So, uh, there. For any confusion with my weird idiosyncratic gap metaphor I refer people back to my illustration of The Gap

Edit to add: In Ben’s defense, he immediately also posted this, which I then failed to retweet because I didn’t see it. It’s possibly the most crucial point in the whole debate.


So, seriously, how many?

July 5, 2010

I am bored, and sitting on a bench, and decided to start asking google some questions. As you do.

First question: how may linguists DOES it take to change a lightbulb?

Possible answers:
Nine, though by this answer my entire department only counts as one person.
One. Plus a photographer, I guess.
One, but apparently this one’s more of a grammarian prescriptivist type. (It’s at the very bottom of the page, after several dozen other jokes misusing my job title. Such as it is.)

And, my favorite, a new question altogether.

Okay, I am a nerd and am going to stop now.


Week Two Friday Roundup

January 15, 2010

This has been a long, weird week, as such weeks tend to be for me. This round-up is just a collection of links to posts I put up today, but backdated; I think this is the best way to keep the notes as clean and non-ridiculous as possible. I’m also trying to switch to a non-tabbed way of nesting the notes, so you can sort of see the progression of that throughout the week. Today’s notes are easily the neatest.

Monday, I was way too tired and sore to deal with much, so I ended up going to school in my pajamas and bathrobe. I’m not proud. The count of professors who have seen my bathrobe is now up to six, actually. I suspect I won’t get away with that quite so much when I’m a grad student, so I’m trying to get it out of my system early on.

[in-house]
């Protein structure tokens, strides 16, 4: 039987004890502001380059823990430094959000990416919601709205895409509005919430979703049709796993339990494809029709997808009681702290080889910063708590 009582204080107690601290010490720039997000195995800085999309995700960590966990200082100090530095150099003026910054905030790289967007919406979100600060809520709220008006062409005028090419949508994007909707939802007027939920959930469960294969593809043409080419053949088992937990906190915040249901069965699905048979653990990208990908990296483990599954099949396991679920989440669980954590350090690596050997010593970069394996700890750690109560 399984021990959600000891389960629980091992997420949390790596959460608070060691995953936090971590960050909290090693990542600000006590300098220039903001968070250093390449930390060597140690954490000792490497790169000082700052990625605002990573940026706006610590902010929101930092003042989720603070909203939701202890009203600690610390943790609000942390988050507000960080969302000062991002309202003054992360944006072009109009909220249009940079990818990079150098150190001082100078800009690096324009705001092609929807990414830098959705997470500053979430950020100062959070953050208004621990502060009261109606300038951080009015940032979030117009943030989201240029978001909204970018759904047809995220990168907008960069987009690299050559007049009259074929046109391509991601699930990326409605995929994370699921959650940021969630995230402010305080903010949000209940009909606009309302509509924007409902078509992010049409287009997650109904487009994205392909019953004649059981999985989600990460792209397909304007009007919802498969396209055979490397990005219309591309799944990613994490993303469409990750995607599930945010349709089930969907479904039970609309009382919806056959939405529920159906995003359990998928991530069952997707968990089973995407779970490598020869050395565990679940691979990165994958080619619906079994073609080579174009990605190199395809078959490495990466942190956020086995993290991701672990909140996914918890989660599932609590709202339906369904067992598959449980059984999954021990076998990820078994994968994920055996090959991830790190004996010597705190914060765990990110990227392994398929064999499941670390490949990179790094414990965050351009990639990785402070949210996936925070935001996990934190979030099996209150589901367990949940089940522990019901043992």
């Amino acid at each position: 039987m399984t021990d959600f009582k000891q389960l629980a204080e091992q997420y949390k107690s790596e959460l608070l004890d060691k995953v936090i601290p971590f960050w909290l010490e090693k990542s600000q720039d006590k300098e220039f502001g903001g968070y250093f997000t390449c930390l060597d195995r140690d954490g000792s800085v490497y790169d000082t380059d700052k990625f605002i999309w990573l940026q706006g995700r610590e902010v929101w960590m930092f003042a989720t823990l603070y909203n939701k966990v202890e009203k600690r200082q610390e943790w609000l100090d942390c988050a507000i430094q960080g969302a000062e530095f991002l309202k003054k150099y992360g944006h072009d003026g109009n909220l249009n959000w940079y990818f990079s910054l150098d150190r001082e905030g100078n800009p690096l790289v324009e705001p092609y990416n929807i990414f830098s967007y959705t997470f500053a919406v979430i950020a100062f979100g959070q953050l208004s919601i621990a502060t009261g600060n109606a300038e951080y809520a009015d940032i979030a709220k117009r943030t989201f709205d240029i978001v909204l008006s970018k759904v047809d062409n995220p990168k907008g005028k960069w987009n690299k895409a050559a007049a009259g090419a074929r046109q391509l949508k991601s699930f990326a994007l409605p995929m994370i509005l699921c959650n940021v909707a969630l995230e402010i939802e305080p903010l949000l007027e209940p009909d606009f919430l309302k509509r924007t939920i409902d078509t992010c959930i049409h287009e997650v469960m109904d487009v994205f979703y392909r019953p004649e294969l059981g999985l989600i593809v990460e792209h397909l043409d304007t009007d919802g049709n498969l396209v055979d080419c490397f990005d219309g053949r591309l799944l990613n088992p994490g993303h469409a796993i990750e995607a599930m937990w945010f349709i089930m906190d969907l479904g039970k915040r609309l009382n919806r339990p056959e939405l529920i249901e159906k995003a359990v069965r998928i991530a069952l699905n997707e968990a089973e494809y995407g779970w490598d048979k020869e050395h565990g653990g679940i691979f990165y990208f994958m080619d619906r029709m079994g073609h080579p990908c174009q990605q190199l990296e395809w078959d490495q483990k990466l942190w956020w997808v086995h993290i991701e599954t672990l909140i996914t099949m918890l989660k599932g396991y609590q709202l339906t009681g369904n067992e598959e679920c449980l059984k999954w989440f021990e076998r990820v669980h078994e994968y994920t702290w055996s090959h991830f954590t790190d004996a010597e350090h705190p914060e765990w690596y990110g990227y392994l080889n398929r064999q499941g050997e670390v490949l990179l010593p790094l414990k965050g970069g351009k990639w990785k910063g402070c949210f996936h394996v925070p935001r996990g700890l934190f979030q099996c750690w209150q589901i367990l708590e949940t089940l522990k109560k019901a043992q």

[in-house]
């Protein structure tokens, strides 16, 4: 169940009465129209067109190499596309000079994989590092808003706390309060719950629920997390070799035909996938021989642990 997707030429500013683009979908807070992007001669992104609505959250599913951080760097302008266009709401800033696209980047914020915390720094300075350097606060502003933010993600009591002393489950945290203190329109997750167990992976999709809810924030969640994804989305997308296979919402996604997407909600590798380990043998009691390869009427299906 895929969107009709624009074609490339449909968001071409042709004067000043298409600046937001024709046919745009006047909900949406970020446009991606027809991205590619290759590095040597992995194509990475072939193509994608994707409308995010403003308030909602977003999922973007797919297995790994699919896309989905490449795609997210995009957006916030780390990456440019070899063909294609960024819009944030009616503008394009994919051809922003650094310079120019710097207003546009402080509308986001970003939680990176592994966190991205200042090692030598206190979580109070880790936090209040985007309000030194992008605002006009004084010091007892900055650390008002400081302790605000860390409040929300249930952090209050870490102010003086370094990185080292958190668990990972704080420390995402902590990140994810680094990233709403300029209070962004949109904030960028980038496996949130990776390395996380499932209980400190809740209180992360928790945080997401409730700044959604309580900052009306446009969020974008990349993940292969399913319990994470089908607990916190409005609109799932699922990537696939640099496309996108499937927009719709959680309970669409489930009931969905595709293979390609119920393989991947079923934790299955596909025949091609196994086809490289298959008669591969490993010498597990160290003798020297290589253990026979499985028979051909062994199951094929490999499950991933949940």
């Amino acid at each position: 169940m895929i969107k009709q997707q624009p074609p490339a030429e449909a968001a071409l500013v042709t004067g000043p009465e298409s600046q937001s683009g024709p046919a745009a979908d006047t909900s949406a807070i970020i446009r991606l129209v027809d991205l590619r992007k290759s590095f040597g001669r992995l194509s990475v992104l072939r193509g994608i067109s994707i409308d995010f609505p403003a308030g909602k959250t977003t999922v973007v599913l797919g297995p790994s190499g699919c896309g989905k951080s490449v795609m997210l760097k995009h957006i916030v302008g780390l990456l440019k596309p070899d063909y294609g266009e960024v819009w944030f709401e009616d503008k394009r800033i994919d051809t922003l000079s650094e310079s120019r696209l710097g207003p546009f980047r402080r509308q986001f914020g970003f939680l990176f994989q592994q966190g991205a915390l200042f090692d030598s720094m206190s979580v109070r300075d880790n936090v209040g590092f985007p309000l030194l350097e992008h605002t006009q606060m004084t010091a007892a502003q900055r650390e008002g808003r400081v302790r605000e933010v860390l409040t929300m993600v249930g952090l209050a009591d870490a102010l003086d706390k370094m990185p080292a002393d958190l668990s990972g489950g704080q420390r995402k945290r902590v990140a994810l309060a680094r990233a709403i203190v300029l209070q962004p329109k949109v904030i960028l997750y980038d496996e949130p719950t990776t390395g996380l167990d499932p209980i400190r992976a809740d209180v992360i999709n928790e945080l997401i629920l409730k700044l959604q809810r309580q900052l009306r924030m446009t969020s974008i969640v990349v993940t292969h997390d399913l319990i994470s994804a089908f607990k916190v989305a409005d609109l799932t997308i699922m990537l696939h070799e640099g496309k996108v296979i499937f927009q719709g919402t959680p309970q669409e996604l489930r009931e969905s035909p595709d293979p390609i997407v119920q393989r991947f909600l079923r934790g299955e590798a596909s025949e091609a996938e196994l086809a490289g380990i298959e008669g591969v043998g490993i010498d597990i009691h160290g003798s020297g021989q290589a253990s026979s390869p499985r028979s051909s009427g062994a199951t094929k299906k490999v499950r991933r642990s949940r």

Wednesday, there was a bus-missing incident between Bonny Doon and campus, and my housemates and I ended up hiking five miles through the muddy redwood forest to get to class. I was an hour early, they were an hour late, we were all sort of damp and bedraggled. I also managed to step into a bog and get soaked to the knees, and frankly I’m proud that I made it to that class at all.

On Fridays, Prof. Godzich has a tradition of doing a bit of prepared Q&A before delving into his lecture notes, so today’s edition has some giant walls of text wherein I was trying like mad to basically write down his whole answer word-for-word. It’s… semi-successful but I fear I was typing so fast and loud that I annoyed a few of my peers. Ah well, this is why I sit closer to the back now.


Three Links, all somewhat creatively inclined

March 29, 2009

Firstly! I’ve seen a number of blogs/articles about knitted grafitti, but this one has the best pictures I’ve yet seen on the internets. Entire trees are cozied! I absolutely want to do this.

Relatedly! It’s kind of old news, but I just love looking at the dramatically-lit pictures of this crocheted coral reef.

And lastly (and unrelatedly)! I’ve just finished reading a story (fragment? very long excerpt?) called Brains Pt. 1: What is a Valedictorian by Tony Tulathimutte. I have no idea how I found this writer’s webpage, but his prose style is absolutely lovely, very clean and slick and high-brow without feeling uncomfortable or vacuous. The story linked is a pretty simple one, and very elegantly told. I’d very much like to be able to write like that someday.

Actually, you know what, I lied. Twice. First lie is that the above is not the last link, and the second lie is that I do know how I found Mr. Tulathimutte: it was through the links page of the site of artist Justine Lai. Ms. Lai’s Big Art Project, Join or Die, consists of paintings of the artist having sex with all the U.S. presidents in chronological order. It’s a lovely style and a very intriguing concept, especially when viewed within the context of the statement she provides on the site.